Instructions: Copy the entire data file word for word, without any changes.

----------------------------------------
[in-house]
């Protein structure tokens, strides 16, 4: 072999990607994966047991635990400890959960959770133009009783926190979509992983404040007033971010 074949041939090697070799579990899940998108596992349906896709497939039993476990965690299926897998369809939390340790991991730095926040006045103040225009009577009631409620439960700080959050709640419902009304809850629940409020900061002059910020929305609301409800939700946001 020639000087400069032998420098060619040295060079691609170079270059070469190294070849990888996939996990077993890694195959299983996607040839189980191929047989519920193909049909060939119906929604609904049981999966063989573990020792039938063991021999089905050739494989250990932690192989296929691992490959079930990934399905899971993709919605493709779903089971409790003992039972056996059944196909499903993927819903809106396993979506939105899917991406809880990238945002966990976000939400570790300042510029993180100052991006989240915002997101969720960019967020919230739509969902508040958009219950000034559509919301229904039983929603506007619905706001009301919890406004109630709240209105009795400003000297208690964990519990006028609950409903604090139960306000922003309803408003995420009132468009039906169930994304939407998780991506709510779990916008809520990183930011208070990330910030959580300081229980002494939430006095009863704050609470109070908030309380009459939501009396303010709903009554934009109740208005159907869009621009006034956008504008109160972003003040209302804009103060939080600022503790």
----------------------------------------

[in-house]
């Protein structure tokens, strides 16, 4: 072999990607994966047991635990400890959960959770133009009783926190979509992983404040007033971010 074949041939090697070799579990899940998108596992349906896709497939039993476990965690299926897998369809939390340790991991730095926040006045103040225009009577009631409620439960700080959050709640419902009304809850629940409020900061002059910020929305609301409800939700946001 020639000087400069032998420098060619040295060079691609170079270059070469190294070849990888996939996990077993890694195959299983996607040839189980191929047989519920193909049909060939119906929604609904049981999966063989573990020792039938063991021999089905050739494989250990932690192989296929691992490959079930990934399905899971993709919605493709779903089971409790003992039972056996059944196909499903993927819903809106396993979506939105899917991406809880990238945002966990976000939400570790300042510029993180100052991006989240915002997101969720960019967020919230739509969902508040958009219950000034559509919301229904039983929603506007619905706001009301919890406004109630709240209105009795400003000297208690964990519990006028609950409903604090139960306000922003309803408003995420009132468009039906169930994304939407998780991506709510779990916008809520990183930011208070990330910030959580300081229980002494939430006095009863704050609470109070908030309380009459939501009396303010709903009554934009109740208005159907869009621009006034956008504008109160972003003040209302804009103060939080600022503790």